Categories: Firefox

Restricting Notification Permission Prompts in Firefox

In April we announced our intent to reduce the amount of annoying permission prompts for receiving desktop notifications that our users are seeing on a daily basis. To that effect, we ran a series of studies and experiments around restricting these prompts.

Based on these studies, we will require user interaction on all notification permission prompts, starting in Firefox 72. That is, before a site can ask for notification permission, the user will have to perform a tap, click, or press a key.

In this blog post I will give a detailed overview of the study results and further outline our plans for the future.


As previously described, we designed a measurement using Firefox Telemetry that allows us to report details around when and how a user interacts with a permission prompt without revealing personal information. The full probe definition can be seen in our source code. It was enabled for a randomly chosen pool of study participants (0.1% of the user population) on Firefox Release, as well as for all users of Firefox Nightly. The Release study additionally differentiated between new users and existing users, to account for an inherent bias of existing users towards denying permission requests (because they usually already “have” the right permissions on sites relevant to them).

We further enabled requiring user interaction for notification permission prompts in Nightly and Beta.


Most of the heavy lifting here was done by Felix Lawrence, who performed a thorough analysis of the data we collected. You can read his full report for our Firefox Release study. I will highlight some of the key takeaways:

Notification prompts are very unpopular. On Release, about 99% of notification prompts go unaccepted, with 48% being actively denied by the user. This is even worse than what we’ve seen on Nightly, and it paints a dire picture of the user experience on the web. To add from related telemetry data, during a single month of the Firefox 63 Release, a total of 1.45 Billion prompts were shown to users, of which only 23.66 Million were accepted. I.e, for each prompt that is accepted, sixty are denied or ignored. In about 500 Million cases during that month, users actually spent the time to click on “Not Now”.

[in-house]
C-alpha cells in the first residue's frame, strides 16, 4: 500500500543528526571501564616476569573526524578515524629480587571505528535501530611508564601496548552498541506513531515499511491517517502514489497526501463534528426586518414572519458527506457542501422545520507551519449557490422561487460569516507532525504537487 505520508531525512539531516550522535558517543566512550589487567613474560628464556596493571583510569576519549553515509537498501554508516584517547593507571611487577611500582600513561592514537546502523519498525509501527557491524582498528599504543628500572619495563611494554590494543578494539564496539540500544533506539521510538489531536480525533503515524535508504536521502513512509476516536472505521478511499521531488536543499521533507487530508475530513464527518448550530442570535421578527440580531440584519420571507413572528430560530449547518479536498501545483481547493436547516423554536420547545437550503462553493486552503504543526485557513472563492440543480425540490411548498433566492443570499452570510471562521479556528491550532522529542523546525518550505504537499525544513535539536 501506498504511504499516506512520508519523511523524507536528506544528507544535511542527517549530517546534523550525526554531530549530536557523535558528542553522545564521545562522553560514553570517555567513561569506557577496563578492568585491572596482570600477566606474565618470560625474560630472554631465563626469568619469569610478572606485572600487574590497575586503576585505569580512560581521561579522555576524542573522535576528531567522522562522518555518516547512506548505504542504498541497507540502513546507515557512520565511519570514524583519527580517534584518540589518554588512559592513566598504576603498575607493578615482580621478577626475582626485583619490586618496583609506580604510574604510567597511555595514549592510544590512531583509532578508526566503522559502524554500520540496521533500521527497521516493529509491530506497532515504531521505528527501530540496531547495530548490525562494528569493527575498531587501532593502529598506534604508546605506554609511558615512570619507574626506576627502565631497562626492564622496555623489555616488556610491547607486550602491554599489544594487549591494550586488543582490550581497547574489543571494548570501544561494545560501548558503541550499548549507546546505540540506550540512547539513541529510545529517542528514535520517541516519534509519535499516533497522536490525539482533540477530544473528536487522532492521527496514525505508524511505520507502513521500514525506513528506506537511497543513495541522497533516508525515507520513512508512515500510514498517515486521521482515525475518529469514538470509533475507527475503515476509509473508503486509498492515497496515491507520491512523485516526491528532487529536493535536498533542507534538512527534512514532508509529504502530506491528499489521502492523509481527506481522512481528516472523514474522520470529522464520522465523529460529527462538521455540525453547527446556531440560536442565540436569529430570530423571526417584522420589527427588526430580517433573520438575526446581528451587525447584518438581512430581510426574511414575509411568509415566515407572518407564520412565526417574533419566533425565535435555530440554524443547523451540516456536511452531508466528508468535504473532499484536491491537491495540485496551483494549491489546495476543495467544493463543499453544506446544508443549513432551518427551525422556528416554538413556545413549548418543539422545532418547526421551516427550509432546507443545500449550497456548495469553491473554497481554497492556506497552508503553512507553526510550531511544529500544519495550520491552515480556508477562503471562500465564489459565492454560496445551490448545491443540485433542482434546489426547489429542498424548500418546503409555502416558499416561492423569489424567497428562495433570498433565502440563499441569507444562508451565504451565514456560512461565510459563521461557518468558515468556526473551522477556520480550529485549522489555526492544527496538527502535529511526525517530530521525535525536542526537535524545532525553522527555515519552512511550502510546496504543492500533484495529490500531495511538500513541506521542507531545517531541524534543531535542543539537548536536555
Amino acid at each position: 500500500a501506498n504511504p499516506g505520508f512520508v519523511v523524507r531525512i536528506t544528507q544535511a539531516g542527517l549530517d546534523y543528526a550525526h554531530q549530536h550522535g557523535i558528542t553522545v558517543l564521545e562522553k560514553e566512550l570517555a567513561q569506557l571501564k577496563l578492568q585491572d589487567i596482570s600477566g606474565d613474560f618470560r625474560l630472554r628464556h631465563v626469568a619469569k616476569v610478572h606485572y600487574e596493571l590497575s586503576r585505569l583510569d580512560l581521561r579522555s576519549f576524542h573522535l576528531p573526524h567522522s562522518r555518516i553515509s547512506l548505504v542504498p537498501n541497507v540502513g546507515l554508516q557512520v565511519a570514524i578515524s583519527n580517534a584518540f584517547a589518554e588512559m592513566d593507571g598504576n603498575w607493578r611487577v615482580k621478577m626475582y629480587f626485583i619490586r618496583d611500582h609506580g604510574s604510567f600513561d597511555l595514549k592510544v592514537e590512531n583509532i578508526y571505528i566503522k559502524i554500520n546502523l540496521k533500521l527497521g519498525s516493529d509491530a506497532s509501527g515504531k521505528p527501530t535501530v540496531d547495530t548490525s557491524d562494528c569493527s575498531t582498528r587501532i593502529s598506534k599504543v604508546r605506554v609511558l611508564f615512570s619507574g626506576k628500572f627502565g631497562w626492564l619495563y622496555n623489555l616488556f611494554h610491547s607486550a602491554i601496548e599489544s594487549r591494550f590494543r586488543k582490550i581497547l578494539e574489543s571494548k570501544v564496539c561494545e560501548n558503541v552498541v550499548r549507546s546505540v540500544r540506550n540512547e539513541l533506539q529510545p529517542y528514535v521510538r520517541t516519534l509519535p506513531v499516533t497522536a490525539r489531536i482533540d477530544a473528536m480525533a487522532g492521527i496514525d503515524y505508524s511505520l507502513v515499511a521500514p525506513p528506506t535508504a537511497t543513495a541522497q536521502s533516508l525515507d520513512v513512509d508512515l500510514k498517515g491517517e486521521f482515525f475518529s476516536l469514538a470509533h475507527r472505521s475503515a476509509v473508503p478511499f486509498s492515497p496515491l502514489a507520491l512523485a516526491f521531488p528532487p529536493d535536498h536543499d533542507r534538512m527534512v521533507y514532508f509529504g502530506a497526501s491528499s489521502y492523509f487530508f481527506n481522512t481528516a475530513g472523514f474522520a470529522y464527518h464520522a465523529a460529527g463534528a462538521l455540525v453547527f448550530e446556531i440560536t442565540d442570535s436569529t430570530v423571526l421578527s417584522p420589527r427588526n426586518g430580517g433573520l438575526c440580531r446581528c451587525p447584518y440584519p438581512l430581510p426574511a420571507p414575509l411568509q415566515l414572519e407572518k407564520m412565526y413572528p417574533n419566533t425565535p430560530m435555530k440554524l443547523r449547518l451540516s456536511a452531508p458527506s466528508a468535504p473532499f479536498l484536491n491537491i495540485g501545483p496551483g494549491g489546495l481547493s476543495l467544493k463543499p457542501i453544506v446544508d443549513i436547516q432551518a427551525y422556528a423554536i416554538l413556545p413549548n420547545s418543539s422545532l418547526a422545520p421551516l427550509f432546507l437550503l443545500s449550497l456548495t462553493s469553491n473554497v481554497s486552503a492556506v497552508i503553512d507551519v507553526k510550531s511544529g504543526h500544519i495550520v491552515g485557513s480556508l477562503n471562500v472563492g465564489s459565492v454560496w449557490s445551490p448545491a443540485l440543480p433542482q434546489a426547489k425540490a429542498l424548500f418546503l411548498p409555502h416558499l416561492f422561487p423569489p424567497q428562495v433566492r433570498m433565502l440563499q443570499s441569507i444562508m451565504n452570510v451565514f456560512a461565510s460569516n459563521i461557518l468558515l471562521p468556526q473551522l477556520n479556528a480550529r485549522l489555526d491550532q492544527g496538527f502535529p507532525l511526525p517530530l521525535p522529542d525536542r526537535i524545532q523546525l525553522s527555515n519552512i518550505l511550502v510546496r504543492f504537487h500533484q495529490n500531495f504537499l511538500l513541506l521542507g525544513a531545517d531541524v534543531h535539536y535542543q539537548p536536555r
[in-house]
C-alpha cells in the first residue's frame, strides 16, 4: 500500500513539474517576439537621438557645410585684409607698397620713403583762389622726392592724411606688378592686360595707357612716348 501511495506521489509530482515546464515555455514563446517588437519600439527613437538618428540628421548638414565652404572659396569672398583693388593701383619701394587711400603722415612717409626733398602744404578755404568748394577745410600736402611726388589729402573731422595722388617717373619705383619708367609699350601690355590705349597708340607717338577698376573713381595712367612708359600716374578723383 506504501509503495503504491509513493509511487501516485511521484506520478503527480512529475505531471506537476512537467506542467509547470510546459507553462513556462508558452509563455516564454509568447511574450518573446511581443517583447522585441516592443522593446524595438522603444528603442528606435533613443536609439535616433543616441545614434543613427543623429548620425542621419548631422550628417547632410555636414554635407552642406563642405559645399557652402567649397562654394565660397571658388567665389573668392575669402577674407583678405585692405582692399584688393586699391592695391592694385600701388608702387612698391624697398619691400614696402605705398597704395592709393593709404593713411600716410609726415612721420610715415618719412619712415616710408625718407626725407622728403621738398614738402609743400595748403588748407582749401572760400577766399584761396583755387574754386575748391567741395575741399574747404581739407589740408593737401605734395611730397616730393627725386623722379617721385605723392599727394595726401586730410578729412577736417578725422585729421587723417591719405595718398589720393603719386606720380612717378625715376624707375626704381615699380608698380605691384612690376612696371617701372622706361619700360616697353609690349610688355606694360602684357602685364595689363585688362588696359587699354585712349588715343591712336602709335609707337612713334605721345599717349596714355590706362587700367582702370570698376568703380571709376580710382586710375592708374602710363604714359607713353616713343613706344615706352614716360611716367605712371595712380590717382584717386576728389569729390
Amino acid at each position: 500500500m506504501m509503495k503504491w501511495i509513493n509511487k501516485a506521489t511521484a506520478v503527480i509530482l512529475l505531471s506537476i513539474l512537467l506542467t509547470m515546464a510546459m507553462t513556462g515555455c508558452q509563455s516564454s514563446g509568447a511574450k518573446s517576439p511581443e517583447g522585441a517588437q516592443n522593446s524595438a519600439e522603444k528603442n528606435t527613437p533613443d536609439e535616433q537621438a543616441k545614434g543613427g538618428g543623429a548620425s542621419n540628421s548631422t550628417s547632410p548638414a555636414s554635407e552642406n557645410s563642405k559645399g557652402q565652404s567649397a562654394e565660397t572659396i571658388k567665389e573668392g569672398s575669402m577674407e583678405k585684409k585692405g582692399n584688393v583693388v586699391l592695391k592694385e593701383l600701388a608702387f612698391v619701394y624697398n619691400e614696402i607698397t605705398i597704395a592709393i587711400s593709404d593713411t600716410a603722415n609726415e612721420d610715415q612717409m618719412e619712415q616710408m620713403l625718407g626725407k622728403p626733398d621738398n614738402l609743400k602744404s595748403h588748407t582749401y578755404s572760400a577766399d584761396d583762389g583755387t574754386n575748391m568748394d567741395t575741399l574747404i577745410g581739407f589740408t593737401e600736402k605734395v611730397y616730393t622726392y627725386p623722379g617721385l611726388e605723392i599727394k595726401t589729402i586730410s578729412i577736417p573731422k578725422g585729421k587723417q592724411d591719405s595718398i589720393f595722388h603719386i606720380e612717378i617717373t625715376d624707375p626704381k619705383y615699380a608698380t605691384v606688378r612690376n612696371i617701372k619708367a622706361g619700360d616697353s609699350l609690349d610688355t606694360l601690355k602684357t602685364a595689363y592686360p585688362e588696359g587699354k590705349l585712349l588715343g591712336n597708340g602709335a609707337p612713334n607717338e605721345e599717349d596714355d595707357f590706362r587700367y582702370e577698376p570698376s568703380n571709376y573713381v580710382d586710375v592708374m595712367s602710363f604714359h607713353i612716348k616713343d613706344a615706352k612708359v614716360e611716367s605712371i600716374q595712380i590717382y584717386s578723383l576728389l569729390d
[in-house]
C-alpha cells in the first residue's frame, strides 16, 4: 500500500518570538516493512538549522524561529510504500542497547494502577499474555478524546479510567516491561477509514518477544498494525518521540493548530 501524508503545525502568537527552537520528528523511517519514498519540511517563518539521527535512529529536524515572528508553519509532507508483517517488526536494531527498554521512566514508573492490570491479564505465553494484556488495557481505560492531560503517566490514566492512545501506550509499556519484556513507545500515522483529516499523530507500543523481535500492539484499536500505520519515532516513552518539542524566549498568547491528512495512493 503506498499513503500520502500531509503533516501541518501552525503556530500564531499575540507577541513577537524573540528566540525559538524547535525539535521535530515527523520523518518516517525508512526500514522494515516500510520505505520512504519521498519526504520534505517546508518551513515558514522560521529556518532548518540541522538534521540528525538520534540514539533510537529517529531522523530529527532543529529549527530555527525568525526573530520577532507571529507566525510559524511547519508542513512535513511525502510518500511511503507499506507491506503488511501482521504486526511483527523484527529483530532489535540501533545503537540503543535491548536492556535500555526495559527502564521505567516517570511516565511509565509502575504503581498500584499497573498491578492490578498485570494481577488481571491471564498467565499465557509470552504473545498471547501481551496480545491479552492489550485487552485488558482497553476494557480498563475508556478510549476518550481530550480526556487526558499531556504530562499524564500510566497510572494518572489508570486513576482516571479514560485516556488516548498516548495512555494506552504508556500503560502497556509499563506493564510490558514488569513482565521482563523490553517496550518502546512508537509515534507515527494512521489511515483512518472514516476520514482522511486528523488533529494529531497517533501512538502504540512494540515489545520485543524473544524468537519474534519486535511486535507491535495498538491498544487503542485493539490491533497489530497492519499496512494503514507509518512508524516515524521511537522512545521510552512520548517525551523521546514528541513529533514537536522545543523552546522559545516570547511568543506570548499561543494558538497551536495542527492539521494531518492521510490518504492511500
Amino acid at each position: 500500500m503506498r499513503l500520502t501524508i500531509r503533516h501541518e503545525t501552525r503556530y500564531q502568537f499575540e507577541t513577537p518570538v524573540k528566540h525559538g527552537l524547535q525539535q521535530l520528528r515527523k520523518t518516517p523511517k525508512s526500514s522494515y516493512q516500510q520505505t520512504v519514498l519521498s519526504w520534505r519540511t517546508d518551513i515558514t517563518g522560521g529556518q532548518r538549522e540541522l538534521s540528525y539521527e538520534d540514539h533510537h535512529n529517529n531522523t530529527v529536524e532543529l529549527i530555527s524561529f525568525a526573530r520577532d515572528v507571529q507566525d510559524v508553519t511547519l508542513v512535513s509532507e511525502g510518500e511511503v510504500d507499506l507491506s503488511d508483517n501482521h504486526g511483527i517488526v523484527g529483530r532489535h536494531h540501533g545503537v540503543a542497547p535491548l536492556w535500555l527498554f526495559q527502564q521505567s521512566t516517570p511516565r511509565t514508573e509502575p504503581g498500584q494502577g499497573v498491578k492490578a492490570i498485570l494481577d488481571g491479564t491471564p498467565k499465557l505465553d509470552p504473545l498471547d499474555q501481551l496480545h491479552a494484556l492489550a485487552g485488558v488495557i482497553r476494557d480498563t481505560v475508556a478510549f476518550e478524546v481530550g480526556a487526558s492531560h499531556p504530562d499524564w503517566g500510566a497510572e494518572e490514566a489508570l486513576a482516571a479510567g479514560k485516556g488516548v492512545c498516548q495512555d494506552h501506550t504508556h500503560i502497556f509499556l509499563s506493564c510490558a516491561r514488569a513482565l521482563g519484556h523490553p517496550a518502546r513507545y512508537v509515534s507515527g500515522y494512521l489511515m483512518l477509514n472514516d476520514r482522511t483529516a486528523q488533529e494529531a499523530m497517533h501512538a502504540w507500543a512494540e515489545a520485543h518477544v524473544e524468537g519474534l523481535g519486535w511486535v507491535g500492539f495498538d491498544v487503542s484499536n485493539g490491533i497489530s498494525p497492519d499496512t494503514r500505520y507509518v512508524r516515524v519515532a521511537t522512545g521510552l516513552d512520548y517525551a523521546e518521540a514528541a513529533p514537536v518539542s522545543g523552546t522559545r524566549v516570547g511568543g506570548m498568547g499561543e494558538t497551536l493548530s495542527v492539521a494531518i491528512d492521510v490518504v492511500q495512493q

Users are unlikely to accept a prompt when it is shown more than once for the same site. We had previously given websites the ability to ask users for notification every time they visit a site in a new tab. The underlying assumption that users would want to take several visits to make up their minds turns out to be wrong. As Felix notes, around 85% of prompts were accepted without the user ever having previously clicked “Not Now”.

Most notification prompts don’t follow user interaction. Especially on Release, the overall number of prompts that are already compatible with this intervention is very low.

Prompts that are shown as a result of user interaction have significantly better interaction metrics. This is an important takeaway. Along with the significant decrease in overall volume, we can see a significantly better rate of first-time allow decisions (52%) after enforcing user interaction on Nightly. The same can be observed for prompts with user interaction in our Release study, where existing users will accept 24% of first-time prompts with user interaction and new users would accept a whopping 56% of first-time prompts with user interaction.


Based on the outlined results we have decided to enact two new restrictions:

  • Starting from Firefox 70, replace the default “Not Now” option with “Never”, which will effectively hide the prompt on a page forever.
  • Starting from Firefox 72, require user interaction to show notification permission prompts. Prompts without interaction will only show a small icon in the url bar.

When a permission prompt is denied by Firefox, the user still has the ability to override this automatic decision by clicking the small permission icon that appears in the address bar. This lets users use the feature on websites with that prompt without waiting for user interaction.


Besides the clear improvements in user interaction rates that our study has shown, these restrictions were derived from a few other considerations:

  • Easy to upgrade. Requiring user interaction allows for an easy upgrade path for affected websites, while hiding annoying “on load” prompts.
  • Transparent. Unlike other heuristics (such as “did the user visit this site a lot in the past”), interaction is easy to understand for both developers and users.
  • Encourages pre-prompting. We want to websites to use in-content controls to enable notifications, as long as they have an informative style and do not try to mimic native browser UI. Faking (“spoofing”) browser UI is considered a security risk and will be met with stronger enforcement in the future. A good pre-prompt follows the style of the page and adds additional context to the request. Pre-prompting, when done well, will increase the chance of users opting to receive notifications. Annoying users, as our data shows, will lead to churn.

We will release additional information and resources for web developers on our Mozilla Hacks blog.

We hope that these restrictions will lead to an overall better and less annoying user experience for all our users while retaining the functionality for those that need notifications.